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Banks warned to tighten phone scam measures

Banks have been urged to take firm action on spam calls and texts after research found several major high street lenders were yet to implement the UK regulator’s anti-fraud safeguard measures fully.

In an exercise, the consumer group Which? said it had spoofed the phone numbers of six major banks and building societies, allowing it to impersonate service providers at HSBC, Lloyds, Santander, TSB, Nationwide and Virgin Money.

Telecoms regulator Ofcom issued new rules and guidance to phone network operators in November as it attempted to clamp down on scam calls and texts. Banks have been able to register phone numbers on a block list since 2019.

Spoofing gives scammers the means to impersonate mainstream institutions, making it easier for them to exploit possible victims. The range of online services offering to mimic numbers has eased the process of committing widespread fraud.

“Spoofing is all too common in authorised push payment fraud, where victims continue to lose potentially life-changing amounts of money,” said Rocio Concha, Which? director of policy and advocacy. “Our research shows some banks could potentially be leaving their customers at risk.”

Which? selected numbers that were either printed on the back of debit cards or listed as fraud helplines on banks’ websites. It identified at least one phone number it was able to spoof for each of the banks mentioned.

The practice of “spoofing” involves scammers calling or texting from numbers which appear to be from banks, government departments and other trusted institutions. Its use has surged amid the growth of internet call handling services, which allow users to alter the way their phone number is displayed at a low cost.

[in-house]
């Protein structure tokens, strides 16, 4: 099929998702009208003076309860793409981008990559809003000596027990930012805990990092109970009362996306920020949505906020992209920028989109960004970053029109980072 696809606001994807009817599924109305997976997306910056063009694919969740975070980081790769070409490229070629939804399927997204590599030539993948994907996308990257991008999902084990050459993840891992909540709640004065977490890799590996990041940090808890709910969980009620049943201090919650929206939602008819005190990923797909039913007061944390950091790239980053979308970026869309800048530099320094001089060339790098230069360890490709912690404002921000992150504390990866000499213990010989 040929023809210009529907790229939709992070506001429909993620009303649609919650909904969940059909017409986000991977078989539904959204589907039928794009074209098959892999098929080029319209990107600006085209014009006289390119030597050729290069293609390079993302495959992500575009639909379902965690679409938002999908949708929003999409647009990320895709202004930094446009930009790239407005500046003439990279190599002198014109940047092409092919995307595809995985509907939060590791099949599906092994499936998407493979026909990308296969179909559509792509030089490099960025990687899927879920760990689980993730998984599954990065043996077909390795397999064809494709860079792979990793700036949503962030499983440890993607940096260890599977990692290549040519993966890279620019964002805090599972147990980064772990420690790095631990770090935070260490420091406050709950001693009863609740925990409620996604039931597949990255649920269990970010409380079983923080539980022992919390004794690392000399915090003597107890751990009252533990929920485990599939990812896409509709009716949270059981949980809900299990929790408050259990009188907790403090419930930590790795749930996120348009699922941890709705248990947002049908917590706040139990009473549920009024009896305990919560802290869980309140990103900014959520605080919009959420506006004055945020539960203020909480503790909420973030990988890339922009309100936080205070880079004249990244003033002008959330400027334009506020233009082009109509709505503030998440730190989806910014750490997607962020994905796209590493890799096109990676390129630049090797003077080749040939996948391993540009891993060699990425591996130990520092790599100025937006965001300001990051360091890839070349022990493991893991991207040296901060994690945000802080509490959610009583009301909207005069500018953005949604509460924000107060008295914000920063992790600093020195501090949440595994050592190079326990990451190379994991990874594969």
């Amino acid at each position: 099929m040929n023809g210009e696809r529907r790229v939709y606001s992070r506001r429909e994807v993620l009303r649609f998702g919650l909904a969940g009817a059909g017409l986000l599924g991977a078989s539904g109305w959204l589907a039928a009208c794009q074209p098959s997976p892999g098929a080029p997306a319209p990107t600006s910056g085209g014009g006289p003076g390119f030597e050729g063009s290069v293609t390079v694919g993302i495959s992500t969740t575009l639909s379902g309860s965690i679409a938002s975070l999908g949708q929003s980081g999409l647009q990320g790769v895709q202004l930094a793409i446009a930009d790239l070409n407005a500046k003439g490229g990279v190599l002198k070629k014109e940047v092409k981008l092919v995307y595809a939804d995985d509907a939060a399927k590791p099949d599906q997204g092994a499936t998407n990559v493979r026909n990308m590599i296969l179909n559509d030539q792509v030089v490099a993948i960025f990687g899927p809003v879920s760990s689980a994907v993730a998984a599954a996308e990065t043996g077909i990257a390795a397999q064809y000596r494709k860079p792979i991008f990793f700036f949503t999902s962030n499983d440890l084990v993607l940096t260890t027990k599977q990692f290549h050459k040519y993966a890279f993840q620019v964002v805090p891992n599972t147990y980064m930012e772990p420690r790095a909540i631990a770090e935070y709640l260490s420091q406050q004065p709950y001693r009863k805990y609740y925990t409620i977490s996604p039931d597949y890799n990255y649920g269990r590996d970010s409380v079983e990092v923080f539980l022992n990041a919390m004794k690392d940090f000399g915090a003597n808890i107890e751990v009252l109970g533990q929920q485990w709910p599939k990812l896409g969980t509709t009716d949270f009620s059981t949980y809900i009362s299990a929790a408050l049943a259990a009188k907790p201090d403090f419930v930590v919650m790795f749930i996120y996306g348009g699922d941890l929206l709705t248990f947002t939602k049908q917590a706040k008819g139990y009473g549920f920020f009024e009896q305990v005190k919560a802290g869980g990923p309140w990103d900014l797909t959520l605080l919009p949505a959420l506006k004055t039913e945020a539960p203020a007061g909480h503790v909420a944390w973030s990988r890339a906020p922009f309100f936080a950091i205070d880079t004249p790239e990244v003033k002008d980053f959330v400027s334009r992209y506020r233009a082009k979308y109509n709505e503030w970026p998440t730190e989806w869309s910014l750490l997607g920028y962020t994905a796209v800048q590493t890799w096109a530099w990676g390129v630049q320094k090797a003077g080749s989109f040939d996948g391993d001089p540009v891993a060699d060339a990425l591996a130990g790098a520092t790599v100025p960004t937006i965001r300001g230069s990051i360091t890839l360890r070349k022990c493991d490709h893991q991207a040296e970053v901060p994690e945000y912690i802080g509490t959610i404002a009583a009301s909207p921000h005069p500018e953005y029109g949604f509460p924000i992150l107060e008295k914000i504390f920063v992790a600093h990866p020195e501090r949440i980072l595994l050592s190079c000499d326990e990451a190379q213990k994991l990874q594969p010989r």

Police and bank staff impersonation accounted for 10 per cent of all payment fraud in the first half of this year, according to UK Finance. This amounted to £59.6mn, lower than last year but markedly higher than the £34.7mn lost in the first half of 2020.

Ofcom and UK Finance, the banking industry body, set up a “Do Not Originate” (DNO) list three years ago to record phone numbers from institutions which are used for inbound numbers, often used by customers to flag suspicious activity on their card. Launched as a voluntary register, it generated a list of numbers which phone companies could then block as malicious if used for outbound purposes.

Under Ofcom’s most recent guidance, providers must ramp up “know your customer” checks on business customers and suspend numbers linked to fraud within the next six months. This strengthened provisions in place as not all phone providers have acted to apply the list since it launched three years ago.

This month, international law enforcement shut down a website used by scammers to impersonate several mainstream institutions. Action Fraud, the national reporting centre for fraud, said the iSpoof site was used to target more than 200,000 UK residents and to steal nearly £48mn.

iSpoof allowed scammers to pose as representatives of banks including several featured in the Which? Investigation. UK police have since arrested more than 100 people linked to the website on suspicion of fraud.

Responding to the findings, HSBC, Nationwide, Santander, TSB and Virgin Money said they were participants in Ofcom’s scheme and were taking steps to add the numbers spoofed by Which? to the DNO list.

Lloyds said: “Telecoms firms need to speedily address the technical gaps in their systems that allow this type of fraud to happen, even with ‘Do Not Originate’ lists in place.”

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